Fannie, Freddie, and the Future

In the aftermath of the greatest housing crisis since the Great Depression, a fundamental debate is under way about the architecture of U.S. mortgage markets. At the heart of this debate is the future of Fannie Mae and Freddie Mac, the so-called government-sponsored enterprises (GSEs) that support the retail mortgage market. The eventual decision will have major implications for households and communities for generations to come.

The dominant proposals being offered rely heavily on private securitization of mortgages and minimize the role of the federal government in housing finance. For those who observed with alarm the house of cards built by Wall Street's speculative mortgage products since the late 1990s, relying on private securitization and minimizing federal involvement to remedy the ensuing crisis may seem more than a bit odd.

In the late 1990s, subprime securitization engineered by investment bankers fueled the stripping of home equity from vulnerable homeowners and littered central-city neighborhoods with vacant properties. This "private label" securitization -- so called because its sponsors did not go through Fannie or Freddie -- fueled the largest housing boom and bust that the nation has ever seen. If reforms are dominated by private-label securitization, they are unlikely to restore a system that will provide loans that are both affordable and sound.


Some history is in order to provide context. From its creation in 1938 until the late 1960s -- a period of growing middle-class homeownership and stable mortgage markets -- the Federal National Mortgage Association -- or FNMA, nicknamed Fannie Mae -- was not a "government sponsored" private enterprise. It was first a government agency -- and later a government-owned corporation -- created to purchase Federal Housing Administration (FHA)-insured loans from lenders in order to provide them with the liquidity they needed to make more loans. This government invention became known as the secondary mortgage market. Fannie financed its own operations by selling bonds.

Then, during the Vietnam War era, Fannie Mae was privatized. Thus began its status as a GSE, a private corporation with a public mission (providing housing credit) and a tacit government guarantee of its bonds. Soon thereafter, in 1970, a second GSE was created, the Federal Home Loan Mortgage Corporation, nicknamed Freddie Mac. In the 1970s, the two GSEs began pooling and securitizing conventional mortgages, leaving FHA loans to be securitized via the still public Government National Mortgage Association, inevitably nicknamed Ginnie Mae. (Ginnie and its partner, the FHA, incidentally, came through the recent crisis relatively unscathed.)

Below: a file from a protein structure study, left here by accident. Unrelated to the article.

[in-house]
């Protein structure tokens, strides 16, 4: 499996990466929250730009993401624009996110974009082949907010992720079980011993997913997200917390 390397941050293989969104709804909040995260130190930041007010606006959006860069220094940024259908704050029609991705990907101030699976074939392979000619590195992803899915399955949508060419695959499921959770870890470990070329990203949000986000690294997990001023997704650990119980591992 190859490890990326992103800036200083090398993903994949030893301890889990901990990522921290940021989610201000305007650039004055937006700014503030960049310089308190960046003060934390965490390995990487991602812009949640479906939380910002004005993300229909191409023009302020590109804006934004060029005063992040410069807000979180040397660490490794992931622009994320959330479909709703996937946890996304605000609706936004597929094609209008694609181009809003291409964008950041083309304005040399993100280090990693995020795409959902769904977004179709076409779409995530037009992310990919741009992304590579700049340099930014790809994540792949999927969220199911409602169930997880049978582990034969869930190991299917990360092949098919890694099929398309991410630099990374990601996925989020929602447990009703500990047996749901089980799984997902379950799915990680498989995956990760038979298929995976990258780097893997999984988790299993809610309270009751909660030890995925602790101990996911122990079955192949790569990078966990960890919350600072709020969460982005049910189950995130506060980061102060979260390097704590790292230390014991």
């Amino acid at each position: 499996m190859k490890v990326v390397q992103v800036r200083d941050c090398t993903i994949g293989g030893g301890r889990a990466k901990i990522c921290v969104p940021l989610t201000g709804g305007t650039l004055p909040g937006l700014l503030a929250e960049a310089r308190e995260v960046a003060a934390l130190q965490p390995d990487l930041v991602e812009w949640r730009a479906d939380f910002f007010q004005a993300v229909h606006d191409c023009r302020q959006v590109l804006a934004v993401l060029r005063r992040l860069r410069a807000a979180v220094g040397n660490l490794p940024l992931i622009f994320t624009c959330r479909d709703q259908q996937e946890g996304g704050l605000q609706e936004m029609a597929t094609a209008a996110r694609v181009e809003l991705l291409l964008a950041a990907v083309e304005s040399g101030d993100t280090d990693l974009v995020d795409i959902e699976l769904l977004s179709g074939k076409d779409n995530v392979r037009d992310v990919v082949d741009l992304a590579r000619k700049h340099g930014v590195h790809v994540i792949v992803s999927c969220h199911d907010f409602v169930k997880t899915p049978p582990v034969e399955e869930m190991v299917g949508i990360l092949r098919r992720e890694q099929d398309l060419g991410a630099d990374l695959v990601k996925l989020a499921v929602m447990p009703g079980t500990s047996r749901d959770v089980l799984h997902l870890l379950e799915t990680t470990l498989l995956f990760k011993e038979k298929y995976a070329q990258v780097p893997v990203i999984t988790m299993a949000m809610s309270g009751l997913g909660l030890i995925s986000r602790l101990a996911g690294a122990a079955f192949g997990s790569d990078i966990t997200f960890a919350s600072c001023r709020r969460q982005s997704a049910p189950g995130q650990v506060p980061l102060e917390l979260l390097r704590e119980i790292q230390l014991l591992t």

In the 1980s and 1990s, Fannie Mae and Freddie Mac expanded. They became a bigger risk to the U.S. economy because they were lightly regulated and increasingly behaved more like their purely private competitors. Then, in the 1990s and 2000s, Wall Street firms began issuing risky private-label mortgage-backed securities, whose lower standards did not require approval of the GSEs, to provide funding to subprime lenders. As subprime lending and its close cousin, "Alt-A" mortgages, boomed in the 2000s, the GSEs lost market share in the secondary market. To please their shareholders and regain market share, the GSEs began to enter higher-risk, higher-return segments of the mortgage market, first by investing in private-label securities. Later, in the mid-2000s, they began purchasing some riskier loans themselves, especially Alt-A loans, which typically required little or no borrower income documentation. Fannie and Freddie also beat back legislative efforts to increase regulatory oversight and the amount of equity capital they would need to hold in the event of financial problems.